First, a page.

NOAA Ship Okeanos Explorer: Tropical Exploration 2015





Surviving on a Ship from the Perspective of a Landlubber

Uncleaned multibeam data. Part of the job of the Explorer in Training is to clean any erroneous data which helps with quality control.

Sunsets on Okeanos Explorer are always one of the highlights of the day. Image courtesy of NOAA Office of Ocean Exploration and Research. Download high resolution (382 kb).

June 4, 2015

Jonathan Contungo
Explorer in Training

Maybe I shouldn’t have used the word ‘surviving.’ Surviving implies there is some hardship to overcome. There aren’t many hardships aboard NOAA Ship Okeanos Explorer.

My day begins by waking around 7 am. My roommate is out on his mapping shift, so I have the stateroom to myself. I brush my teeth, dress myself, and head down to the mess hall for breakfast. A breakfast that is already made for me – hot and delicious. After breakfast, I fill up my mug using the espresso machine that is available for use any time of the day.

Once breakfast is over I have a few choices of activities for the next few hours before my shift: shall I get a work out in? Maybe go lay out in the Pacific sun? I’ve got time to watch a movie, but maybe I should be productive and do some research? This is easily the most difficult decision of the day.

Most likely after a short workout, lunch time rolls around at 11 am. Again, another hot, fresh, delicious meal made and ready when I enter the mess hall. Lunch options vary from beef bulgogi, to curried vegetables, grilled cheese sandwiches, and gyro wraps; and there is always a vegetarian option. And always a freshly tossed salad. It’s odd having all your meals prepped for you. There seems to be much more time in the day to be productive, to do more science.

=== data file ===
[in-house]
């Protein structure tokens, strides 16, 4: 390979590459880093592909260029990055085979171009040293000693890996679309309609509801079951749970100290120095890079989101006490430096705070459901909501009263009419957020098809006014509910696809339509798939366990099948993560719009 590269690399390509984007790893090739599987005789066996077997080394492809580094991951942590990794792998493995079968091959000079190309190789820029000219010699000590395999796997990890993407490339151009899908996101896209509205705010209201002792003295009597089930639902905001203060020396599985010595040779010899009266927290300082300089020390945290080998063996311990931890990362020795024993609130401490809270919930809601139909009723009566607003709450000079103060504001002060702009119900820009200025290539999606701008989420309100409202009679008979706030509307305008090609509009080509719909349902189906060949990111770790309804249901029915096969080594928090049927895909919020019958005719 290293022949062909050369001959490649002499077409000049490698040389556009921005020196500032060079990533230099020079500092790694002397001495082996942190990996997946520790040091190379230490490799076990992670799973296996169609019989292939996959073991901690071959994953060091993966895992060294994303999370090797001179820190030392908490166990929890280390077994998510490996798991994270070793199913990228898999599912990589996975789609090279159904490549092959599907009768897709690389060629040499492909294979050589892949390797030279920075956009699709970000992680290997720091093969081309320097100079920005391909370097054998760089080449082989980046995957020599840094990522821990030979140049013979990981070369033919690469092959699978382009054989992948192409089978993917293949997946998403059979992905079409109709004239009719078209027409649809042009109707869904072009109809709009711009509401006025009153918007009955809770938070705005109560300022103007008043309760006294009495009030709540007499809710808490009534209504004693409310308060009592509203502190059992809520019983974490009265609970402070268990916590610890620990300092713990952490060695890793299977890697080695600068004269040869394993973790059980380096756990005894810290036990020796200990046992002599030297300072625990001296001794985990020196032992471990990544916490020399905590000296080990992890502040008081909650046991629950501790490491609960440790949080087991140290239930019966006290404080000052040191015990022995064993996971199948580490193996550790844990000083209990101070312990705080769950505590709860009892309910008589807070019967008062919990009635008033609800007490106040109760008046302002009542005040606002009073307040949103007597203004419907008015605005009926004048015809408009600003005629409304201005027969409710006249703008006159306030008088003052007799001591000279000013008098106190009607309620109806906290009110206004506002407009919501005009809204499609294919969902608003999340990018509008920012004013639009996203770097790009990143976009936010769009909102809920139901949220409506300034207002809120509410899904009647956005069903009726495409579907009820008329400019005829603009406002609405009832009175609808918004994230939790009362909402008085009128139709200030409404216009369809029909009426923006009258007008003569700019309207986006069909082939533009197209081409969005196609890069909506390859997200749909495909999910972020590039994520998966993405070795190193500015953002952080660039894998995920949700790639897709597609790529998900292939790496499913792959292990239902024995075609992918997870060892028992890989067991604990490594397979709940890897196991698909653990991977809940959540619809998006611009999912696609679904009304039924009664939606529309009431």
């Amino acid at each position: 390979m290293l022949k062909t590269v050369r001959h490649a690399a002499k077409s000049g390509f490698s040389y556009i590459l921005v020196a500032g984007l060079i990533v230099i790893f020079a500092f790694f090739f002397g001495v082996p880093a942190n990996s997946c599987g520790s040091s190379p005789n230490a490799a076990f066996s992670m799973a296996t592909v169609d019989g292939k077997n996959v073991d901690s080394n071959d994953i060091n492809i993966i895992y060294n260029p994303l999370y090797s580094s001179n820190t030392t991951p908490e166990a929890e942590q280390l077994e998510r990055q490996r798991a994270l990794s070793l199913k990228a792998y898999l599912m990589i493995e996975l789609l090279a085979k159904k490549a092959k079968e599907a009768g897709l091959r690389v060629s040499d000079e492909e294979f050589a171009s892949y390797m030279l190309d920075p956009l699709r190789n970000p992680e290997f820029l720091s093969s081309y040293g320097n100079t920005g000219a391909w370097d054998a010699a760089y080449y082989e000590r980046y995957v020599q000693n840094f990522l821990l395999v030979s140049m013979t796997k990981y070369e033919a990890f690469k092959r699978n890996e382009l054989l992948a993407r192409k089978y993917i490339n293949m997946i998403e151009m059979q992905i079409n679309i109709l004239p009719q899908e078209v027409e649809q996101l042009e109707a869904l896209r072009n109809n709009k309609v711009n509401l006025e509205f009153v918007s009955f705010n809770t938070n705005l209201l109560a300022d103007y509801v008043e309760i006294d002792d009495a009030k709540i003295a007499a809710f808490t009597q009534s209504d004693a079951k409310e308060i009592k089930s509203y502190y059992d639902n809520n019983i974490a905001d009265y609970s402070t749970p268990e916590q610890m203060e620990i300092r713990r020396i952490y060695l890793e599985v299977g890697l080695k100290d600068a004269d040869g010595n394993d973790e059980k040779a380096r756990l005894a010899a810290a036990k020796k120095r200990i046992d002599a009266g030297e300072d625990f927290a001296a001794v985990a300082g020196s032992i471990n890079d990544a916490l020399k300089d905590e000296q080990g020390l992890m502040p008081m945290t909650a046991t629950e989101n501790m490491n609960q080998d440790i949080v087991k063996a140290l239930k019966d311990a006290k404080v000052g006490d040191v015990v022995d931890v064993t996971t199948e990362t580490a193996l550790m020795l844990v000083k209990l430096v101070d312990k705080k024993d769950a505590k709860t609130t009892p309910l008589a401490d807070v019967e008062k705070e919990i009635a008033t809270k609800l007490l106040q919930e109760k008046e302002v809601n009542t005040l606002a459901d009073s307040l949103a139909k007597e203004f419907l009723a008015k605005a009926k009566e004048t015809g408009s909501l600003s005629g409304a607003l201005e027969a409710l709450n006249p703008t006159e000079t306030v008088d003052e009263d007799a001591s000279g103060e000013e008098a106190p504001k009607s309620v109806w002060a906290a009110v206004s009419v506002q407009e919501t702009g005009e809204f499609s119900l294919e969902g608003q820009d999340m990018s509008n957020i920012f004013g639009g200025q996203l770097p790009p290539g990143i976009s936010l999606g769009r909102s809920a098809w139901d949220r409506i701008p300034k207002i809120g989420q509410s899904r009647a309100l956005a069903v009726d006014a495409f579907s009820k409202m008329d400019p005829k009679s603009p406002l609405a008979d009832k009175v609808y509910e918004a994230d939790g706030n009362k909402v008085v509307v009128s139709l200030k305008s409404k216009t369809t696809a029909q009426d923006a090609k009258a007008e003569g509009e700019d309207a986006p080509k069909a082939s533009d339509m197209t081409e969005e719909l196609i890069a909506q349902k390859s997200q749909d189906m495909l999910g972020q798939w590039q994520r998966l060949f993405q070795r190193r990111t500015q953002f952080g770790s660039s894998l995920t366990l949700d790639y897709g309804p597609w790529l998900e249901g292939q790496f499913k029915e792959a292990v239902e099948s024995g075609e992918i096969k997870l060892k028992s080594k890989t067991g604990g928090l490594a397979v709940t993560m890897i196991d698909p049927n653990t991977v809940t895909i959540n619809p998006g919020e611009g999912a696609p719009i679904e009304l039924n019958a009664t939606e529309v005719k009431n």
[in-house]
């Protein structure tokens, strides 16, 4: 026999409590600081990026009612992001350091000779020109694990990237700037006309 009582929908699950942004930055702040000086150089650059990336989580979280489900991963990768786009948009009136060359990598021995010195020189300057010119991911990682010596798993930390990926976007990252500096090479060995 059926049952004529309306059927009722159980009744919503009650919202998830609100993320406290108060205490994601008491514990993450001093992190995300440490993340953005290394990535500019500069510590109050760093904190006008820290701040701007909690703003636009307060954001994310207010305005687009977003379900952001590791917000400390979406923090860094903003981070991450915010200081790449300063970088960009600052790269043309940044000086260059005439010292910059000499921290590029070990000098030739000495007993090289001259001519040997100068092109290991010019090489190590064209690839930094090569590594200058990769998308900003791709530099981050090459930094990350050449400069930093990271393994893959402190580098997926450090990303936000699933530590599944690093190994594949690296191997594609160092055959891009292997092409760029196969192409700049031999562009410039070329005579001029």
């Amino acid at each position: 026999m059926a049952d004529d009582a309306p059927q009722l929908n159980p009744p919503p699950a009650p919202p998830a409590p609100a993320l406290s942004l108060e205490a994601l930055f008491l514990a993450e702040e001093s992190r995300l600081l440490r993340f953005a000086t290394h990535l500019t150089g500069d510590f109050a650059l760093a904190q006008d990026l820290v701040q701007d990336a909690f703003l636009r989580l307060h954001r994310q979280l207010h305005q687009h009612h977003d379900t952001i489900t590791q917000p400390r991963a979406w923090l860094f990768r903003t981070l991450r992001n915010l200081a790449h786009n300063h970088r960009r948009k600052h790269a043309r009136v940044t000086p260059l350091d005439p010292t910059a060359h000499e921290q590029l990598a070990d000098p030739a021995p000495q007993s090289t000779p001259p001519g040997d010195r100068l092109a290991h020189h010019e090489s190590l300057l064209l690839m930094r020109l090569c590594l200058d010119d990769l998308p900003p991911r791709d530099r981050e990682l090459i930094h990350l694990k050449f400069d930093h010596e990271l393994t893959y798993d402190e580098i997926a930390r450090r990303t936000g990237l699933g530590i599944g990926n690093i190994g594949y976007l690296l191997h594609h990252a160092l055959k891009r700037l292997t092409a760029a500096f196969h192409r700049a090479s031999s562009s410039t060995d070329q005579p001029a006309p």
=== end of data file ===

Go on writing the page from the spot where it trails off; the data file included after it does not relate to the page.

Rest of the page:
After lunch I head to the mission control room to relieve the morning mapping watch shift. My shift’s duration is from 11:30 am – 7:30 pm, and the night and morning shifts are from 7:30 pm– 3:30 am and 3:30 am – 11:30 am, respectively. I lucked out with my shift by not having to adjust my sleeping schedule. However, the night and morning mapping team remarked that it only took about two days to become accustomed to their new daily routine.

explorers

From left to right: Mapping Watch Lead James Miller, Explorer in Training Jonathan Contugno, Expedition Coordinator Lindsay Mckenna, Scientist Julian Schanze, and Explorer in Training Abigail Casavant. Click image for credit and larger view.

During my watch, I am tasked to process data acquired from the ship’s resident multibeam sonar system, the Kongsberg EM302. The Kongsberg EM302 is a high-end mapping sonar system that can collect seafloor bathymetry and backscatter at depths up to 7,000 meters with swaths up to 143°. In other words, the EM302 can map quickly and efficiently, acquiring mass amounts of information of the seafloor.

Processing the multibeam data involves cleaning the point clouds derived from acquisition. Processing is done in real time in one-hour snippets immediately after they are acquired. This is a transit mapping cruise and cleaning the data is a little easier than a targeted mapping mission, so there is some down time during the shift. During down time, I usually conduct research for a cruise project that was given to the mapping interns at the beginning of the expedition. Our project this cruise involves estimating the length of time it would take to map the world’s unmapped ocean with the only the resources on the Okeanos Explorer, and again with unlimited resources. Quite the task.

Towards the latter end of the shift is my dinner break. Dinner is served from 5:00 pm – 6:00 pm and is just as warm and delicious as lunch, but with more options. By now, I’ve realized I’ve eaten more on this ship than at any point in my life. And there’s always fresh-baked cookies or other desserts. Lots of pros and cons here.

I come back from dinner to work on the daily cumulative product. The daily cumulative product is exactly what it sounds like: each day, all of the products created from that day are added to the previous day’s products, quality checked, and sent via FTP to shore.

The instant my shift is over, I head to the bow of the ship to watch the sunset. The sun’s majestic display is a fitting conclusion to another remarkable day aboard the Okeanos Explorer. I feel very fortunate to be able to say I was part of a research vessel mapping unmapped parts of the Earth’s ocean – contributing to exploration of Earth’s last frontier as a scientist.

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